Acts of Resistance

  • Review
By – August 16, 2023

While some believe that Holo­caust nar­ra­tives have been overem­pha­sized in young-adult lit­er­a­ture, there are many sto­ries of vic­tims, sur­vivors, and res­cuers that have not been ful­ly told. Dominic Carrillo’s Acts of Resis­tance chron­i­cles the unusu­al his­to­ry of Bul­gar­ia, where strong resis­tance to Nazi per­se­cu­tion enabled most Jews to sur­vive the war. Based on doc­u­ments from the Bul­gar­i­an Nation­al Archives, which were sup­pressed under Com­mu­nist regimes, the nov­el alter­nates between the per­spec­tives of three char­ac­ters liv­ing in intol­er­a­ble circumstances.

Lily is a young woman employed by the Com­mis­sari­at for the Jew­ish Ques­tion, a gov­ern­ment office as omi­nous as its title sug­gests. Hav­ing ini­tial­ly believed pro­pa­gan­da that she was involved in sav­ing her coun­try from inter­nal ene­mies, she real­izes that she has become an accom­plice to mass mur­der. When she wit­ness­es the depor­ta­tion of Jews from Mace­do­nia, which has been occu­pied by Bul­gar­ia, Lily under­stands that an alliance with the Nazis has made her and her fel­low cit­i­zens com­plic­it in their crimes. Peter, mean­while, is a high school stu­dent with Jew­ish neigh­bors and friends. He is at first incred­u­lous to learn that these inno­cent peo­ple are fac­ing the immi­nent threat of death. And Misho, a Jew­ish boy liv­ing under the archbishop’s pro­tec­tion, is ter­ri­fied by his prob­a­ble future. How­ev­er, unlike most of East­ern Europe and the Balka­ns, when the gov­ern­ment began to imple­ment the Final Solu­tion in their coun­try, Bul­gar­i­ans resisted.

The nov­el com­bines his­tor­i­cal char­ac­ters with fic­tion­al ones. Lily works for the noto­ri­ous Alexan­der Belev, an eager col­lab­o­ra­tor with Nazi ter­ror. She must bal­ance her instinct to sur­vive with her sense of oblig­a­tion to her own moral code. Carrillo’s devel­op­ment of her char­ac­ter is con­vinc­ing, allow­ing for nuance rather than a sweep­ing descrip­tion of hero­ism. Arch­bish­op Ste­fan is por­trayed as deeply com­mit­ted to help­ing Jews: he even pres­sures the monarch, Tsar Boris III, not to com­ply with the Nazis. The author suc­cess­ful­ly relates how a range of fac­tors led to Bul­gar­i­an resis­tance — includ­ing the fact that the coun­try was more con­cerned with sav­ing their own Jews only after those from Mace­do­nia had been killed.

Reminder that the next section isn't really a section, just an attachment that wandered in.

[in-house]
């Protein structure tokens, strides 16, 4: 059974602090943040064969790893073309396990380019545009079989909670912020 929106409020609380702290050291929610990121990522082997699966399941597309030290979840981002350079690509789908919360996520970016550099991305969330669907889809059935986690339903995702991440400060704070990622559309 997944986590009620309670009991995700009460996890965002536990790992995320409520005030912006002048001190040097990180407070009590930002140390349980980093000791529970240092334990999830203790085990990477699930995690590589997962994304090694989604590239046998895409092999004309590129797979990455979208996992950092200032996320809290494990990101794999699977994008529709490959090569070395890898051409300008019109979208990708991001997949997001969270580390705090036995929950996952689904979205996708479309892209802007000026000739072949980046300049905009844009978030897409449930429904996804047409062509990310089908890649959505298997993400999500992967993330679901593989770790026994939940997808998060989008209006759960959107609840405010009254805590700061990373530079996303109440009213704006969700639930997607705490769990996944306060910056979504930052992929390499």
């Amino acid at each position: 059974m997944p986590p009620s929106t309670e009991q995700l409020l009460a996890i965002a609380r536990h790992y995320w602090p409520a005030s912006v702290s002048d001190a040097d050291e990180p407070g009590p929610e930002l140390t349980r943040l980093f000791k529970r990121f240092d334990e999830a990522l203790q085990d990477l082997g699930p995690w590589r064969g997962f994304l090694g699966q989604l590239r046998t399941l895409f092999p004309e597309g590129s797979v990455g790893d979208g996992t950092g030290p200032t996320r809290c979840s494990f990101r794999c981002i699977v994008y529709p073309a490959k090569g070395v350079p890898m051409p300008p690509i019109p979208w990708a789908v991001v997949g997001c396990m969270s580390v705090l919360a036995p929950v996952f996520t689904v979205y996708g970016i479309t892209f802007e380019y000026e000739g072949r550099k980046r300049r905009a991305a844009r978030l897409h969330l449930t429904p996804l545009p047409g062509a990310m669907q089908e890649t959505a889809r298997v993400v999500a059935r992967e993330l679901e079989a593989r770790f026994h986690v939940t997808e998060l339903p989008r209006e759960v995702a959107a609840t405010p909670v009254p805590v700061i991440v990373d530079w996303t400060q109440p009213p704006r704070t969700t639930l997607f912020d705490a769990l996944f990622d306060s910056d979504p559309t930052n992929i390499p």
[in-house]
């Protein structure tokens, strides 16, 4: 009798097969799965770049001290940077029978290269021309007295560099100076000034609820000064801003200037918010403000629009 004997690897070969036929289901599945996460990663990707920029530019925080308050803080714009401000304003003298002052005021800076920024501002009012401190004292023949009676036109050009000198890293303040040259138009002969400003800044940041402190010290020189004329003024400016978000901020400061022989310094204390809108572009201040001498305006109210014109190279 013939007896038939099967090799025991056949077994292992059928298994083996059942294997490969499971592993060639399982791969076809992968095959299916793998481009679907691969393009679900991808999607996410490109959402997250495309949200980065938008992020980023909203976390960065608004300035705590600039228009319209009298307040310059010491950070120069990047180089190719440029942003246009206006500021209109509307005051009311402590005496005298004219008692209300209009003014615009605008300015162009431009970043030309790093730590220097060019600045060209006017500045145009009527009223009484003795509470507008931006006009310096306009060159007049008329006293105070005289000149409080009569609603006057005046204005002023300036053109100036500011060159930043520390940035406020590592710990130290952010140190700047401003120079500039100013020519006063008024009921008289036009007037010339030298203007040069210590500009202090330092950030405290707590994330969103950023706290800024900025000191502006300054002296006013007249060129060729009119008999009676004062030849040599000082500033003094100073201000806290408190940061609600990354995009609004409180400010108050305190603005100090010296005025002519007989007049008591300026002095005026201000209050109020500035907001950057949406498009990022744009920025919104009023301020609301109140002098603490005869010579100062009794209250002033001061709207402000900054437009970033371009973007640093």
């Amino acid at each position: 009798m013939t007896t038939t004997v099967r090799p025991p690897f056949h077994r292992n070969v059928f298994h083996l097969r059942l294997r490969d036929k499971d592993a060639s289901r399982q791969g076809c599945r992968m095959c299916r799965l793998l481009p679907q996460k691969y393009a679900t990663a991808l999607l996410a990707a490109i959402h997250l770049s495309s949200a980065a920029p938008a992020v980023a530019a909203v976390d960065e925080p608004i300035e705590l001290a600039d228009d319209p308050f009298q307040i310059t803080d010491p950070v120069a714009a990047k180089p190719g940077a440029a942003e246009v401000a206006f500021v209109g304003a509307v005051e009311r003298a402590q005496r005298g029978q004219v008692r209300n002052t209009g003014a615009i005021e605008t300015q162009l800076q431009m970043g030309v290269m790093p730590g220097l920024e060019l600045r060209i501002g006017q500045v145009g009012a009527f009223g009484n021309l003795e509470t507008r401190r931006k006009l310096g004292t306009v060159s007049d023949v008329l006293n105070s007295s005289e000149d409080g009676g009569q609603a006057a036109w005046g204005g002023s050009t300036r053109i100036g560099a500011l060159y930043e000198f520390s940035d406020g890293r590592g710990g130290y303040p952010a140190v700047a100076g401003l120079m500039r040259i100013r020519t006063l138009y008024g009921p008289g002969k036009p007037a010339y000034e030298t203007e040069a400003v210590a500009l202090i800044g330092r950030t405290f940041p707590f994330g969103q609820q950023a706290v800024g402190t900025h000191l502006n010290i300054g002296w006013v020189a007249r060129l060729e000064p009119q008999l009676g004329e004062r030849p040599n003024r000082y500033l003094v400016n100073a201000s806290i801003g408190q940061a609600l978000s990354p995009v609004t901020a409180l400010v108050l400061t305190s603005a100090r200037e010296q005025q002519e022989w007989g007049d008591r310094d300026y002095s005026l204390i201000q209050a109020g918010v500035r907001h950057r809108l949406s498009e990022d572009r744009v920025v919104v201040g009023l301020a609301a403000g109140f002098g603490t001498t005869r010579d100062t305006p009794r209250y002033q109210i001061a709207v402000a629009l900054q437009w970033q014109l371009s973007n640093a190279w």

Because the cen­tral dilem­ma involves tak­ing risks in order to pro­tect the most vul­ner­a­ble, Jew­ish char­ac­ters fig­ure less promi­nent­ly in the nar­ra­tive than non-Jew­ish ones. Rab­bi Daniel Zion, a leader of his com­mu­ni­ty, is depict­ed as sec­ondary to Arch­bish­op Ste­fan in the move­ment to save Jews. Also strange is the moment in which Rab­bi Zion quotes the Chris­t­ian Lord’s Prayer.” It would have been appro­pri­ate for the author to men­tion Rab­bi Zion’s belief that Jesus was the Jew­ish mes­si­ah — a belief that alien­at­ed him from oth­er Jews and led to his cen­sure by the rab­binate in 1943. In a nov­el like Carrillo’s, the ten­sion between Jew­ish pow­er­less­ness and Chris­t­ian hero­ism dur­ing the Holo­caust demands seri­ous atten­tion. Rab­bi Zion’s iden­ti­fi­ca­tion with Chris­tian­i­ty should have been con­sid­ered as part of this dif­fi­cult contradiction.

His­tor­i­cal excep­tions encour­age us to ask ques­tions. In this absorb­ing nov­el, young-adult read­ers have the oppor­tu­ni­ty to find some answers.

Emi­ly Schnei­der writes about lit­er­a­ture, fem­i­nism, and cul­ture for TabletThe For­wardThe Horn Book, and oth­er pub­li­ca­tions, and writes about chil­dren’s books on her blog. She has a Ph.D. in Romance Lan­guages and Literatures.

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